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Disorder Out of Chaos : THE ELEPHANT VANISHES: By Haruki Murakami (Alfred A. Knopf: $21; 331 pp.)

April 04, 1993|David L. Ulin | Ulin is the author of "Cape Code Blues" (Red Dust), a book of poems, and book editor of the Los Angeles Reader

For better or worse, we live today in an atmosphere of cultural cross-pollination, where words and images are transmitted across continents at the speed of television, and the writing of one society can influence the writers of another until the idea of boundaries becomes nearly irrelevant.

In some circles, it's fashionable to lament this process, to see it as responsible for a kind of mass homogenization that will ultimately render all of us, no matter where we live, as mostly the same. But such laments neglect the basic fact of imagination, the human race's great saving grace. After all, if, as E.M. Forster once said, the purpose of literature is to record "the buzz of implication" of a specific time in history, then perhaps we are on the threshold of some sort of global writing, one that will emphasize our commonalities rather than the differences between us, and allow us to reimagine our relationships with the world.

This intention seems to be central to the work of Haruki Murakami, whose collection of short stories, "The Elephant Vanishes," has just been published in the United States for the first time. One of Japan's best-selling authors, Murakami grew up reading American paperbacks in the port city of Kobe and claims Raymond Chandler as his biggest influence, although his stripped-down, off-handed prose seems more akin to that of Raymond Carver--which makes sense, since he's Carver's Japanese translator, as well.

But the 17 stories here also reflect strains of literature and popular culture ranging from classical fairy tales to "The Twilight Zone," making "The Elephant Vanishes" one of the most consistently universal volumes of fiction you'll ever come across, a book that reflects the often disassociating experience of living at the end of the 20th Century, even for those who've never been within 5,000 miles of Japan.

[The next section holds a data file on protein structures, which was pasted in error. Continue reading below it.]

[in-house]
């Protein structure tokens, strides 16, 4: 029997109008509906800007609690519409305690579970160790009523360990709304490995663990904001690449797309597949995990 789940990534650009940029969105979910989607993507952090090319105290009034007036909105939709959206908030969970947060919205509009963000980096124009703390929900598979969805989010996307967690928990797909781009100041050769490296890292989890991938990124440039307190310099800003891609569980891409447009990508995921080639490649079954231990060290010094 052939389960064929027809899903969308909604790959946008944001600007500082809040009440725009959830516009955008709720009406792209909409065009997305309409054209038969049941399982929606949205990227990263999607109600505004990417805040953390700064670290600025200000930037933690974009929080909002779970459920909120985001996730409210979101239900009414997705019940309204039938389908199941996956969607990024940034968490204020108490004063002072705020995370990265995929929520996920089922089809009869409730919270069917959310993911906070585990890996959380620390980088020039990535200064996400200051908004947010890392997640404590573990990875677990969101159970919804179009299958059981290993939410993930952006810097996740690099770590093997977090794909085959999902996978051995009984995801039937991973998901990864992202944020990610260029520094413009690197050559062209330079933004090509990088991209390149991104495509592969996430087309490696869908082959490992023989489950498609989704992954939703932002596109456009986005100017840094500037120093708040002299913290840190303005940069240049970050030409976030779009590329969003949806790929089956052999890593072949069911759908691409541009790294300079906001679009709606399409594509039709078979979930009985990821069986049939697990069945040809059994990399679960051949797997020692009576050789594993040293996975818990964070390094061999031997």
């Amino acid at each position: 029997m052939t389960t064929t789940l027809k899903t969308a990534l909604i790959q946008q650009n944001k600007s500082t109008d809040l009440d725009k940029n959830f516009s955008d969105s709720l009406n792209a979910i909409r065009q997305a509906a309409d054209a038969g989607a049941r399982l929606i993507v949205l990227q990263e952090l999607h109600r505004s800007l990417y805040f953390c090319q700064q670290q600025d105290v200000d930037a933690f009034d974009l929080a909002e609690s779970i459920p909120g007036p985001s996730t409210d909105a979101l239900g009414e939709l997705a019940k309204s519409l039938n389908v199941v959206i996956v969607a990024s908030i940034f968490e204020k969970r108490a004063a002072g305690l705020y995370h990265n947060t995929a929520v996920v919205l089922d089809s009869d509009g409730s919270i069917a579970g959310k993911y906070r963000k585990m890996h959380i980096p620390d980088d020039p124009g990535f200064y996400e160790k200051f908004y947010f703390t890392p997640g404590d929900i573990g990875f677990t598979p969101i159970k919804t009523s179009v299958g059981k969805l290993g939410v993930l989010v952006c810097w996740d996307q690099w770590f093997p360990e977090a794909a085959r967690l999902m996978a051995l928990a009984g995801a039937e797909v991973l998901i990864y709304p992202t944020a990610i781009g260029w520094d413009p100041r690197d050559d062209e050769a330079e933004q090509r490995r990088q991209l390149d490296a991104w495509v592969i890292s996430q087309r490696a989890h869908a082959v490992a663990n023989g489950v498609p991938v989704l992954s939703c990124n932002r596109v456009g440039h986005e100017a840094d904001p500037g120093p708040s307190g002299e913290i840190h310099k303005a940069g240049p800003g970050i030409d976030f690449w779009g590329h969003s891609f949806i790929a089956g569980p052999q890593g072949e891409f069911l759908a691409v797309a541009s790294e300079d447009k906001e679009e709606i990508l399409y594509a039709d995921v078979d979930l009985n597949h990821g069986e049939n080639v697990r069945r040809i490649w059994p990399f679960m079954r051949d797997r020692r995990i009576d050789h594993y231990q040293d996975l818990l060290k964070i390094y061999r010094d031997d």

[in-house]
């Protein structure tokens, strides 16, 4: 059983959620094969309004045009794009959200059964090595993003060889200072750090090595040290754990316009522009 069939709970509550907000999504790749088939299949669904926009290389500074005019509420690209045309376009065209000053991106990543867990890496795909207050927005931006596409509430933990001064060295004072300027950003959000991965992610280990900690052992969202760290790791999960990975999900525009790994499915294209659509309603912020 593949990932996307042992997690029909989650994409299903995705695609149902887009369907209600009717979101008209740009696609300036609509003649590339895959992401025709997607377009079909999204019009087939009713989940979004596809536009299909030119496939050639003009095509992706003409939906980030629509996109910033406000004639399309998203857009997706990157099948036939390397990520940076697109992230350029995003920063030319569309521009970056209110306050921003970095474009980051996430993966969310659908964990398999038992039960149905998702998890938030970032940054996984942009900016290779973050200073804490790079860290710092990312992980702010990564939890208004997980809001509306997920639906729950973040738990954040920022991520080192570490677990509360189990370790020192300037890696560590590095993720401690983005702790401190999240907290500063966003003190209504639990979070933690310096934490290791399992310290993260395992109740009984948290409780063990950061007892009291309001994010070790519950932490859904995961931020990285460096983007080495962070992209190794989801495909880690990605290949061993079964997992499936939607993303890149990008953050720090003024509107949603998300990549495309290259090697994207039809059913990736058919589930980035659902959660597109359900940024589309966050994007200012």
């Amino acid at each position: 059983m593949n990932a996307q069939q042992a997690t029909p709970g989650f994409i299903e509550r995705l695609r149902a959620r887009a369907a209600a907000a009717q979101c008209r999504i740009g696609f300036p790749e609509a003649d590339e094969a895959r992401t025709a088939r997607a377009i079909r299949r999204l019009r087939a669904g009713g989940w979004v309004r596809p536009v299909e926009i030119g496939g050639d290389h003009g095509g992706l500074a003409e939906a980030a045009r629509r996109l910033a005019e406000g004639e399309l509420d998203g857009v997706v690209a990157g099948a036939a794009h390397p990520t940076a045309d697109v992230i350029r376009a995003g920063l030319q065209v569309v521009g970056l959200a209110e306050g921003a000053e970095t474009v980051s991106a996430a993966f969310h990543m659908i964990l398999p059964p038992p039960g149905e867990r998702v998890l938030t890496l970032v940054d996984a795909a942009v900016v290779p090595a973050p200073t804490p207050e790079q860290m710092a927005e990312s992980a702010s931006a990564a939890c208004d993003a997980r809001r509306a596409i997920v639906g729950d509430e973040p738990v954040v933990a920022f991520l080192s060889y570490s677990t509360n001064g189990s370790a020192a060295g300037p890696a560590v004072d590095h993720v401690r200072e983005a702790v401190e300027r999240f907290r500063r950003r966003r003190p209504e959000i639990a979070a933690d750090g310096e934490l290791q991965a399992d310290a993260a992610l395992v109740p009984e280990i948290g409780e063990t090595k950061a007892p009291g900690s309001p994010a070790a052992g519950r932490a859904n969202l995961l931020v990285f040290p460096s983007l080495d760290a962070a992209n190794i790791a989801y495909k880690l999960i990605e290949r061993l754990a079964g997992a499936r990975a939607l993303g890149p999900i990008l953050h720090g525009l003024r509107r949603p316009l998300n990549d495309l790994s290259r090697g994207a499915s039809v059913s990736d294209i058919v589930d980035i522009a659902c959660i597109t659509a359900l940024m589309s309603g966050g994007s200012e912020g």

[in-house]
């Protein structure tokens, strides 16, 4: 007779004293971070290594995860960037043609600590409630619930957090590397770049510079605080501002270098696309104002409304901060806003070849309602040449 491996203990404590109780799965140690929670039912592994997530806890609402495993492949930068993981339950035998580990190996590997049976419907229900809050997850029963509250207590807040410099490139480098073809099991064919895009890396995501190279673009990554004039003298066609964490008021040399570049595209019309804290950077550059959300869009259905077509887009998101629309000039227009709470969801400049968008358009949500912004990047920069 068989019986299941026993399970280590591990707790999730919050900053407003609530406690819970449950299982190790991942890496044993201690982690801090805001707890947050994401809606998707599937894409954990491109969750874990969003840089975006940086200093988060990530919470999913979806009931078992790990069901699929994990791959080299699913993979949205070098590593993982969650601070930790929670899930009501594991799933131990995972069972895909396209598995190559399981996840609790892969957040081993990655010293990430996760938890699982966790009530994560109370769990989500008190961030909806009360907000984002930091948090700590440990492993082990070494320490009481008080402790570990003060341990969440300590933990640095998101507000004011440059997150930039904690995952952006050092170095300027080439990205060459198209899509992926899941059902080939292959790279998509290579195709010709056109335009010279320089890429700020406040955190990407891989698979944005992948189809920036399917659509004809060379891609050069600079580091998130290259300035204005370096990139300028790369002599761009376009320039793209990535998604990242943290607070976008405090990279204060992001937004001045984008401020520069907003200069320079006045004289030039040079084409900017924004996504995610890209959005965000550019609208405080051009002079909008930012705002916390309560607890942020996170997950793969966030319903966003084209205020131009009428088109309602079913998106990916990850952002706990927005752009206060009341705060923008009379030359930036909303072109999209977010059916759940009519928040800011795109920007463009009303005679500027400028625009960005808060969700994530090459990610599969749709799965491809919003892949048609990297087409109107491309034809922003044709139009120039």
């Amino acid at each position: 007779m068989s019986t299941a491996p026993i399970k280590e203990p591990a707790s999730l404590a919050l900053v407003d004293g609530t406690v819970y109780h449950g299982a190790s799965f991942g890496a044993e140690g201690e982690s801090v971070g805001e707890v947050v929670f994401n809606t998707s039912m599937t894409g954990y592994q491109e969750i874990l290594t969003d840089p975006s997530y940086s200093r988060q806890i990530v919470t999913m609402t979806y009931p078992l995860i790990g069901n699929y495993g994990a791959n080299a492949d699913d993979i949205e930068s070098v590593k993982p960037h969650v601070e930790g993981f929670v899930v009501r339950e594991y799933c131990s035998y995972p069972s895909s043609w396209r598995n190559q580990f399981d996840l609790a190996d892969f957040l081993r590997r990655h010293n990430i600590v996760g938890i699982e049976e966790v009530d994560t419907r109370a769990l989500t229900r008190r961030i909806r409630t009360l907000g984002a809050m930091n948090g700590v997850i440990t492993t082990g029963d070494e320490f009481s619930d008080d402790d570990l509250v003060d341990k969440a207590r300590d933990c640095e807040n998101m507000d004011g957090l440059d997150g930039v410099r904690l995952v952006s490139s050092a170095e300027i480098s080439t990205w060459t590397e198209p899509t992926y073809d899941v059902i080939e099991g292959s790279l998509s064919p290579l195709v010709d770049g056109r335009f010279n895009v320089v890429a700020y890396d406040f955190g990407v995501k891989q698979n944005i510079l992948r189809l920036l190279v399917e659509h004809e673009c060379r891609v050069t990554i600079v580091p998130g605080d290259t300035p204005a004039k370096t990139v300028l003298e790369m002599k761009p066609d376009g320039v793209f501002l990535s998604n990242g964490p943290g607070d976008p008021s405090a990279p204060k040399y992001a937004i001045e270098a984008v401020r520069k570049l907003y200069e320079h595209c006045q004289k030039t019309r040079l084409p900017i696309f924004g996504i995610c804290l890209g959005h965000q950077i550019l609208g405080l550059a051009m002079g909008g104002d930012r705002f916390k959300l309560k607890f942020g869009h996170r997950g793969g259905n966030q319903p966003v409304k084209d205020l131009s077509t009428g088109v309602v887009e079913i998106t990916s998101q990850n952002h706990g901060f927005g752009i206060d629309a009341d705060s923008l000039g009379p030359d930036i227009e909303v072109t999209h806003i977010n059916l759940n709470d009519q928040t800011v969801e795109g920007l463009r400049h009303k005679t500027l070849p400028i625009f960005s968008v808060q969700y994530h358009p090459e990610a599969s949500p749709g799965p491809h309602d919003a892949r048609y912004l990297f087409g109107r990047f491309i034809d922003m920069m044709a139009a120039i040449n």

Part of the way Murakami pulls this off is by ignoring the most obvious markers of his Japanese settings, minimizing the importance of place in driving his narratives along. Thus, while much of the material in "The Elephant Vanishes" takes place in the suburbs of Tokyo, it's a Tokyo that's been essentially deracinated, that, except for certain surface details of geography, could be any city in the industrialized West.

"The Wind-Up Bird and Tuesday's Women," for instance--the first story in the collection--opens with the narrator cooking spaghetti and "whistling the prelude to Rossini's 'La Gazza Ladra' along with the FM radio." Even when he goes outside to look for his missing cat, we have no clear indiction of where it is exactly that he lives. And in "The Second Bakery Attack," a newlywed couple, looking to assuage "an unbearable hunger" in the middle of the night, ends up at McDonald's, where, "(w)earing a McDonald's hat, the girl behind the counter flashed me a McDonald's smile and said, 'Welcome to McDonald's.' "

"The Second Bakery Attack," actually, works as a signifier for the entire collection--starting off with a situation that's relatively mundane, then slowly and irrevocably getting out of hand. The couple, it turns out, are not going to McDonald's to buy anything; they are there to hold the place up, as a way of exorcising a demon from the husband's past. What's more, the whole thing is the wife's idea, and the husband goes along with it as if in a dream, at once a part of the action and slightly detached from it. Even after the fact, the only thing he can do is to wonder passively about what's occurred. "I'm still not sure I made the right choice," he explains. "But then, it might not have been a question of right and wrong. Which is to say that wrong choices can produce right results, and vice versa. I myself have adopted the position that, in fact, we never choose anything at all. Things happen. Or not."

All in all, it's a rather amoral perspective, but we can see the essential truth behind it, the way things do tend to happen without much conscious control. In fact, this may have a lot to do with why the work in "The Elephant Vanishes" seems so accessible, so reflective of how so many of us live our lives. For, like us, Murakami's characters inhabit a universe that is morally and socially ambiguous, and often go through the motions of their day-to-day existence at somewhat of a loss. In contrast to most Japanese literature, his narrators--all of the pieces in this collection are written in the first-person--are outsiders, if not exactly loners, then on their own, people who have jobs, not careers. And their disassociation gives Murakami's writing an ironic, quizzical edge that really hits home--because it seems like the most intelligent response to so much of what's going on.

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